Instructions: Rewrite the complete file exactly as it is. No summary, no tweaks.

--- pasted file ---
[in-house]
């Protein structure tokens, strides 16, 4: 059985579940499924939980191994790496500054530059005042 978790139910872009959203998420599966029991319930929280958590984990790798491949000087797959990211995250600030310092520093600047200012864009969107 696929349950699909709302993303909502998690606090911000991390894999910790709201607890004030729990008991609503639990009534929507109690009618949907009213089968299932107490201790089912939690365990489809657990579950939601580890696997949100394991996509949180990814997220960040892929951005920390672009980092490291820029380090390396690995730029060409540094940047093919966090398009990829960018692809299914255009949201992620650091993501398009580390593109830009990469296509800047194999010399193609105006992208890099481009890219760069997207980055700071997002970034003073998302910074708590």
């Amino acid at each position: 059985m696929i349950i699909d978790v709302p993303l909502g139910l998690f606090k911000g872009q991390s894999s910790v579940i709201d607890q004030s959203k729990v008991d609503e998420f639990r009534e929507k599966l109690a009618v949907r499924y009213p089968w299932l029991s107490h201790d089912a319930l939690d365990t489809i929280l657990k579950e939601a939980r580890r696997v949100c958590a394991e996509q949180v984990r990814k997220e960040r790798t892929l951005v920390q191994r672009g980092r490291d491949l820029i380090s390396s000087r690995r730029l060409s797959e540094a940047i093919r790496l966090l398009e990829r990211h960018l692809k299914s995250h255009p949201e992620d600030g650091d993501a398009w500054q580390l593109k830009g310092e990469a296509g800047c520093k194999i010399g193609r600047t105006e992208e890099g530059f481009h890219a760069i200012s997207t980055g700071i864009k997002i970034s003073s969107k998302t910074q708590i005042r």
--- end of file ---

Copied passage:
[in-house]
């Protein structure tokens, strides 16, 4: 059985579940499924939980191994790496500054530059005042 978790139910872009959203998420599966029991319930929280958590984990790798491949000087797959990211995250600030310092520093600047200012864009969107 696929349950699909709302993303909502998690606090911000991390894999910790709201607890004030729990008991609503639990009534929507109690009618949907009213089968299932107490201790089912939690365990489809657990579950939601580890696997949100394991996509949180990814997220960040892929951005920390672009980092490291820029380090390396690995730029060409540094940047093919966090398009990829960018692809299914255009949201992620650091993501398009580390593109830009990469296509800047194999010399193609105006992208890099481009890219760069997207980055700071997002970034003073998302910074708590």
């Amino acid at each position: 059985m696929i349950i699909d978790v709302p993303l909502g139910l998690f606090k911000g872009q991390s894999s910790v579940i709201d607890q004030s959203k729990v008991d609503e998420f639990r009534e929507k599966l109690a009618v949907r499924y009213p089968w299932l029991s107490h201790d089912a319930l939690d365990t489809i929280l657990k579950e939601a939980r580890r696997v949100c958590a394991e996509q949180v984990r990814k997220e960040r790798t892929l951005v920390q191994r672009g980092r490291d491949l820029i380090s390396s000087r690995r730029l060409s797959e540094a940047i093919r790496l966090l398009e990829r990211h960018l692809k299914s995250h255009p949201e992620d600030g650091d993501a398009w500054q580390l593109k830009g310092e990469a296509g800047c520093k194999i010399g193609r600047t105006e992208e890099g530059f481009h890219a760069i200012s997207t980055g700071i864009k997002i970034s003073s969107k998302t910074q708590i005042r």